I’ve illustrated Scoble’s scenario below – the amazing thing is that it could all be real today! The only piece that hasn’t been worked out in the standards stack is the ability to create that upcoming Facebook event. Everything else could be implemented now.

The central concept in making this vision is real that “social” is not a set of silo’d services with social features – it’s a layer that crosses multiple services. The best way to bring this world about isn’t to wait for Facebook to implement every possible social feature, but to build in the standards support and interoperability to make many services more useful for all.

2012c

This Prezi by Kevin Marks has more on the emerging standards stack – thanks to Kevin for review.

Asterios Polyp

Asterios Polyp is a graphic novel for grownups. It is about a 50-year-old narcissistic professor of architecture who’s never built a building, and the lessons he eventually learns about life. The art is very well done, tracing the themes and characters through shape and color and layout and style and lettering. I recommend it for the way it tells the story in pictures.

But, like some musically-elaborate opera or visually-rich film, the story itself perhaps doesn’t carry the art as a whole. Without spoiling the story too much, one of the book’s main themes is the main character’s relationship with the love of his life, who is a brilliant artist, but as humble and shy as her partner is vain and bombastic. His character develops. Hers doesn’t.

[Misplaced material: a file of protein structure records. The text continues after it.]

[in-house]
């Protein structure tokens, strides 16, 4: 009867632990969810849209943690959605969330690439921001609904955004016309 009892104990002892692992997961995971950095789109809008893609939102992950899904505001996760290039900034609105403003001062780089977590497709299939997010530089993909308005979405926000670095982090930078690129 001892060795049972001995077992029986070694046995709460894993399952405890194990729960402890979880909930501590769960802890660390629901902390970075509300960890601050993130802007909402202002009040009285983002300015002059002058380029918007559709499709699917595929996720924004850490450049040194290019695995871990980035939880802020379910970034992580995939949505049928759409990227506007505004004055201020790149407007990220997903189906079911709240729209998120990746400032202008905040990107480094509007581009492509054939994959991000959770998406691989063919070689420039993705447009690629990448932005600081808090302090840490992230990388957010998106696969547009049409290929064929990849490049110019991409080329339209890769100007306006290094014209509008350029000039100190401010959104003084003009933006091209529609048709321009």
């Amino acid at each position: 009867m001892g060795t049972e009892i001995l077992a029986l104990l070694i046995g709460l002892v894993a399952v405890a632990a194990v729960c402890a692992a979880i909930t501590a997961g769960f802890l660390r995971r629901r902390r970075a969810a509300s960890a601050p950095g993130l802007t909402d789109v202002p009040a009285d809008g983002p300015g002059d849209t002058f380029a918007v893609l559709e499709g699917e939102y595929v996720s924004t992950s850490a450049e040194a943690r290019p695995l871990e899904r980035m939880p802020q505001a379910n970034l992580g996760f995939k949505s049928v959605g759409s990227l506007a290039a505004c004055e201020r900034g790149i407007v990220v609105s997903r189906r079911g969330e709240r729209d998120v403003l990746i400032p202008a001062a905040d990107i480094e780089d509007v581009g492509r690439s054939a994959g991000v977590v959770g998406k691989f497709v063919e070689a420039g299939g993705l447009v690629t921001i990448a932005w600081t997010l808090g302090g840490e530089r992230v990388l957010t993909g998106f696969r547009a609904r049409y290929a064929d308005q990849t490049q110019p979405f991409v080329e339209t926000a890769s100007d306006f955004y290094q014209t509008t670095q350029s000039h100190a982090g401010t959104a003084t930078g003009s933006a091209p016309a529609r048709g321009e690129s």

polyp

My tolerance for sweet humble female characters has always been low and hasn’t increased over the years. I like that she’s plausibly clever, but also want to conjure FEMINISTHULK. I wonder how much of my opinion is my limitations vs. the book’s. I lose patience with narcissism, anomie, and the bildungsroman of a 50-year-old.

You may now update your Facebook status

I went to a wedding last night. It was the first ceremony where I’d seen “you may now update your FaceBook status” as part of the ceremony. Someone mentioned that it has been done before, they’d seen videos on YouTube. Now, one might think this is a bit ironic, a nudge and wink about the omnipresence of social media in our daily social lives. But upon reflection, there’s something fitting about it. A wedding, in a world of diverse relationship choices, is (among other things) making a public statement to one’s friends and community to acknowledge that relationship. Updating Facebook status is a gesture that does exactly that, including people who are not present at the ceremony, and enabling well-wishers to chime in for public view, like the older traditions of toasts and video commentary at the wedding.